Effect of seed treatment with acetic acids in control of seed borne diseases

Anders Borgen(1)

Holmemosevej 7, 4780 Stege, Denmark, email:anders@ecoweb.dk

Bent Nielsen

DJF-Flakkebjerg, 4200 Slagelse, Denmark, email:Bent.Nielsen@agrsci.dk


In field trials, seed treatment with acetic acid has reduced common bunt (Tilletia tritici) in winter wheat by 91.5-96.2% and by 83% in spring wheat without negative effects on germination vigour of the seeds. Leaf stripe (Pyrenophora graminea) in spring barley was reduced by 93,4%. Acetic acid is a cheap and environmental friendly fungicide with a possible scope of application especially in organic agriculture, where conventional pesticides are prohibited.


Lime has been used as a seed treatment against common bunt since the 1700th century (Olsen 1792). The effect of lime as a seed treatment against common bunt is likely to be an effect of water-reaction (pH) since lime is a strong base. The opposite effect of a very low pH has never been studied as a seed treatment, but already Hahne (1925) showed that acetic acid has a strong effect on bunt-spore germination. However, the use of acetic acid as a seed treatment against common bunt must relay on a combination of the effect on the pathogen and the side-effect especially on seed germination. The effect of lime against common bunt is not complete, and the use has been limited since the development of more effective seed treatments like copper (Kühn 1866) and hot water treatment (Jensen 1888a, 1888b). Since the development of organic mercury seed treatment (Riehm 1913) common bunt has been controlled almost exclusively by synthetic pesticides in the industrialised world.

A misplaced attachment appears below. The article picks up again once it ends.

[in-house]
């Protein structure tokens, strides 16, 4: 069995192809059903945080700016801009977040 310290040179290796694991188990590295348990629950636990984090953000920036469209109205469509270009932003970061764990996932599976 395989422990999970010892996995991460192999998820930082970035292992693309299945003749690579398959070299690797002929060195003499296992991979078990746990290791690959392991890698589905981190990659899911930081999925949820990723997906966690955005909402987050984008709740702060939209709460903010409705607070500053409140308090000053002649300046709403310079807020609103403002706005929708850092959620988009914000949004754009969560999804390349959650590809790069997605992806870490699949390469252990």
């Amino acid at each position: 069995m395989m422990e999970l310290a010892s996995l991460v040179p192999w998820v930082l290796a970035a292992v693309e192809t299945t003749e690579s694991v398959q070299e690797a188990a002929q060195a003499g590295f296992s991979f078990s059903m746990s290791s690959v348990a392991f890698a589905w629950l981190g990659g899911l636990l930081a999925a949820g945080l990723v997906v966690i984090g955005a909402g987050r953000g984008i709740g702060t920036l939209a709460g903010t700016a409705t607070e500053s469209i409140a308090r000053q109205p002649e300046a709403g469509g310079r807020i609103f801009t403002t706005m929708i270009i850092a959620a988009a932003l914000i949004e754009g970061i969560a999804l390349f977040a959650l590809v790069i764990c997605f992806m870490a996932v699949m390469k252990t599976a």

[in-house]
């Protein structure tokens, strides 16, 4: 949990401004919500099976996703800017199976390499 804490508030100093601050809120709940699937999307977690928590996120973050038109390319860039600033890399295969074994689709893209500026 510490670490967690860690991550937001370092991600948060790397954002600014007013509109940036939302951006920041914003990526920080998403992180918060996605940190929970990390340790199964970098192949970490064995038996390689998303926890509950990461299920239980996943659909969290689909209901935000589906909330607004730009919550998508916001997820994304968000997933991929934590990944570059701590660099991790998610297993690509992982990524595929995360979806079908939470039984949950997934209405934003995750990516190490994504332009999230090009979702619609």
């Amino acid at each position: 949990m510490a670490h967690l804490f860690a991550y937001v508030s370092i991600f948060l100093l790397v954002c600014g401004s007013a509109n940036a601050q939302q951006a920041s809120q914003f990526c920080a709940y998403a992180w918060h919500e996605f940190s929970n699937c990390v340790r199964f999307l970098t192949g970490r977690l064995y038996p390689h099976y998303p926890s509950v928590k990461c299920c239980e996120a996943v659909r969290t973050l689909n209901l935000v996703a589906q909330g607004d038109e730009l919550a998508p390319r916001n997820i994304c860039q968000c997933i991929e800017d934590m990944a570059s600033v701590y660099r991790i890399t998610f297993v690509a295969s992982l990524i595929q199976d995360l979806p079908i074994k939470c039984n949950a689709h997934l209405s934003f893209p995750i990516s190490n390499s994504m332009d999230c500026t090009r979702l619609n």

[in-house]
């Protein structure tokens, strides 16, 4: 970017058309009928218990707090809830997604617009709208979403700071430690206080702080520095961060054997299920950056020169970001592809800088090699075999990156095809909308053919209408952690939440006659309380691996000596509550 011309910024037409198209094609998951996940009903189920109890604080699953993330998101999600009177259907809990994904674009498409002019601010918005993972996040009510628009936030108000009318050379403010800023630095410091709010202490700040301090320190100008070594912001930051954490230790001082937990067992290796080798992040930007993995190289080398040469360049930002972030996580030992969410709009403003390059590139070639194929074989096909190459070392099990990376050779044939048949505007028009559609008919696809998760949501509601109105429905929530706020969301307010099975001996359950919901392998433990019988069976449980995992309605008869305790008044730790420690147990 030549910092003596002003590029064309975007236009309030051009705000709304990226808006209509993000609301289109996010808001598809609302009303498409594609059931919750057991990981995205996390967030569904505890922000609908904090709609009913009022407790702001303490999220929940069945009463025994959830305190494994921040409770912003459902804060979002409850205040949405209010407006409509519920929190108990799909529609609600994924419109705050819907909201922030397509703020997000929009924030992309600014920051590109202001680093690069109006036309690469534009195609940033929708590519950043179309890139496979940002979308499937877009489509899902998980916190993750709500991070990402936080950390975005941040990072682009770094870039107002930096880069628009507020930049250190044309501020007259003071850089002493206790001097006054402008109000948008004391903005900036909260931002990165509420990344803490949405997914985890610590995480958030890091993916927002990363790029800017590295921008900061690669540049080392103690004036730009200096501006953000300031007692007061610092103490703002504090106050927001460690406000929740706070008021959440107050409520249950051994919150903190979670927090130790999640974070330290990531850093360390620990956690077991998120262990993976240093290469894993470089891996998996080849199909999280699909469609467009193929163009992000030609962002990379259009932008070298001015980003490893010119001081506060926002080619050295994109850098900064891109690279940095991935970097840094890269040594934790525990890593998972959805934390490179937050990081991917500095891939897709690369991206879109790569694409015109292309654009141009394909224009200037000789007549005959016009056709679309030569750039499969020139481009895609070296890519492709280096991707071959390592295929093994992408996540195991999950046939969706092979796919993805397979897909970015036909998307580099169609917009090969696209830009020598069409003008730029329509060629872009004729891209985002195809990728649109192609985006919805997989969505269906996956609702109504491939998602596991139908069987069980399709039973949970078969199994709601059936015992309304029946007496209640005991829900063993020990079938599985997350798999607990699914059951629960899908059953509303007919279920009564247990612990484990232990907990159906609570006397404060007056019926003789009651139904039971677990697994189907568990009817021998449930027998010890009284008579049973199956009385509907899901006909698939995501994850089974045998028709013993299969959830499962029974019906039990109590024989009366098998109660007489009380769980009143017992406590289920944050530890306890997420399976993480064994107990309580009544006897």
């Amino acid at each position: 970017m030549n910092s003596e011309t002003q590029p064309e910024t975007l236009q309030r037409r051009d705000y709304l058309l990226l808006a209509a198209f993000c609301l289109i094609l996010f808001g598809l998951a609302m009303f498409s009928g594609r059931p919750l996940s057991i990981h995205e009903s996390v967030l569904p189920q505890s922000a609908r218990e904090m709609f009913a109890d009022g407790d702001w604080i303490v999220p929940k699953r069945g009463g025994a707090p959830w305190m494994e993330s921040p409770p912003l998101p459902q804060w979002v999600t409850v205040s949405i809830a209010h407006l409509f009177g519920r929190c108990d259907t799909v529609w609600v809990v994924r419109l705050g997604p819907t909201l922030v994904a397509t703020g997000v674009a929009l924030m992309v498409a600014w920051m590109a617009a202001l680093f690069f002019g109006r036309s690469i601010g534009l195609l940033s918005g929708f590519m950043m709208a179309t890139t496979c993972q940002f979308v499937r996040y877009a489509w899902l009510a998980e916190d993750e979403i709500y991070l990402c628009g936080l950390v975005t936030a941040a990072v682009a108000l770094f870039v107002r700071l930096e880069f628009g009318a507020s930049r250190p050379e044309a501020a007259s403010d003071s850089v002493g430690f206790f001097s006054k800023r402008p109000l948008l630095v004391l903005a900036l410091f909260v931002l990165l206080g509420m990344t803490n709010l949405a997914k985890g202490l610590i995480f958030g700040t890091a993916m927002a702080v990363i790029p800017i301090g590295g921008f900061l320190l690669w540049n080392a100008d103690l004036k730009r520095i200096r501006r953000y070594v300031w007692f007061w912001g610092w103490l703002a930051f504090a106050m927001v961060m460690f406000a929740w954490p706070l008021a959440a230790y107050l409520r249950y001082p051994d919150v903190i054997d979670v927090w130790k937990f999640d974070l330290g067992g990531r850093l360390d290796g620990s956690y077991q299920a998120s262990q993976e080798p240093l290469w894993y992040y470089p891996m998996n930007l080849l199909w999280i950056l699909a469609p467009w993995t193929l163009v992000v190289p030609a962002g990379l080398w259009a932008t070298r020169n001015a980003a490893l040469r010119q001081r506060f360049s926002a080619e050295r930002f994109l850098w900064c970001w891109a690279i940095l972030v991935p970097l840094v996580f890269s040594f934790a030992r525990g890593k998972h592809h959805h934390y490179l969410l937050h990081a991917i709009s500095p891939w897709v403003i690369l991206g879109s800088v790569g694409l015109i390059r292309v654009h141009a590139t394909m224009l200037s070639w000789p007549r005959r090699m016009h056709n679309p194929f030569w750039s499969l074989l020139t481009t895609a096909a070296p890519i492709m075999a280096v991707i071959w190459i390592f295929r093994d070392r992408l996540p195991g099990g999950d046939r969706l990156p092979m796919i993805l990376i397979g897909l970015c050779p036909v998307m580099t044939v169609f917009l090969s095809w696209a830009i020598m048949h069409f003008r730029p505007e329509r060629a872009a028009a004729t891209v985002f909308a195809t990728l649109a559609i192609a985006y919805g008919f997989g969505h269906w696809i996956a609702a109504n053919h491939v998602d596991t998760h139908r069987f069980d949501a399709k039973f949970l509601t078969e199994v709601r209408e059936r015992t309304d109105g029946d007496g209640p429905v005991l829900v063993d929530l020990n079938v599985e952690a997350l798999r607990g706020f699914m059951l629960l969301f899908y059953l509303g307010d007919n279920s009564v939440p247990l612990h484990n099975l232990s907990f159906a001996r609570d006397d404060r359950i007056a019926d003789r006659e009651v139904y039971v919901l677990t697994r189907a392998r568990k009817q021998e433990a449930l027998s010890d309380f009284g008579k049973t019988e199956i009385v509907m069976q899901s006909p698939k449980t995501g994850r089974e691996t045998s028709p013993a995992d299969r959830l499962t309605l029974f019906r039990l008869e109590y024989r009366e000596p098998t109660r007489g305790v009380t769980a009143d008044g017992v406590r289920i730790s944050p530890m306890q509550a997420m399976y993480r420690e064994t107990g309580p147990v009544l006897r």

In the past decades, increasing focus has been put on the environmental side-effects of the synthetic pesticides and a wish to reduce the amount of pesticides used, or to replace them with naturally occurring substances (Nielsen et al. 1998). In organic agriculture normal pesticides are not used, and here seed borne diseases has become a severe problem. The aim of this study is to investigate whether seed borne diseases can be controlled by seed treatment with acetic acid.


Field trials were conducted at three sites on Zealand, Denmark: Common bunt at Højbakkegård in 1997 and '98, leaf stripe in barley at Flakkebjerg in 1999 and both leaf stripe and common bunt at Mørdrupgård in year 2000.

The effect of different doses and concentrations of acetic acid was tested by applying increasing doses to seeds of wheat and barley. For the test of the effect on common bunt (Tilletia tritici syn. T.caries) at Højbakkegård in 1997 and '98 the winter wheat variety 'Pepital' was used and at Mørdrupgård in 2000 the spring wheat variety Dragon was used. The spring wheat seed used had a very low germination ability in order to increase the possibility to get a high infection in the field and to detect possible side effects on germination from the seed treatment. The seeds were contaminated with 5 g spores per kg seeds, which resulted in a contamination between 1.7 to 2.0 mill spores per gram seeds when tested by the ISDA haemocytometer method (Keitreiber 1984).

Test for the effect on leaf stripe (Pyrenophora graminea syn. Dreschlera graminea) were in both years done in seed lots of the variety Alexis which by a blotter test was tested to be heavily infected.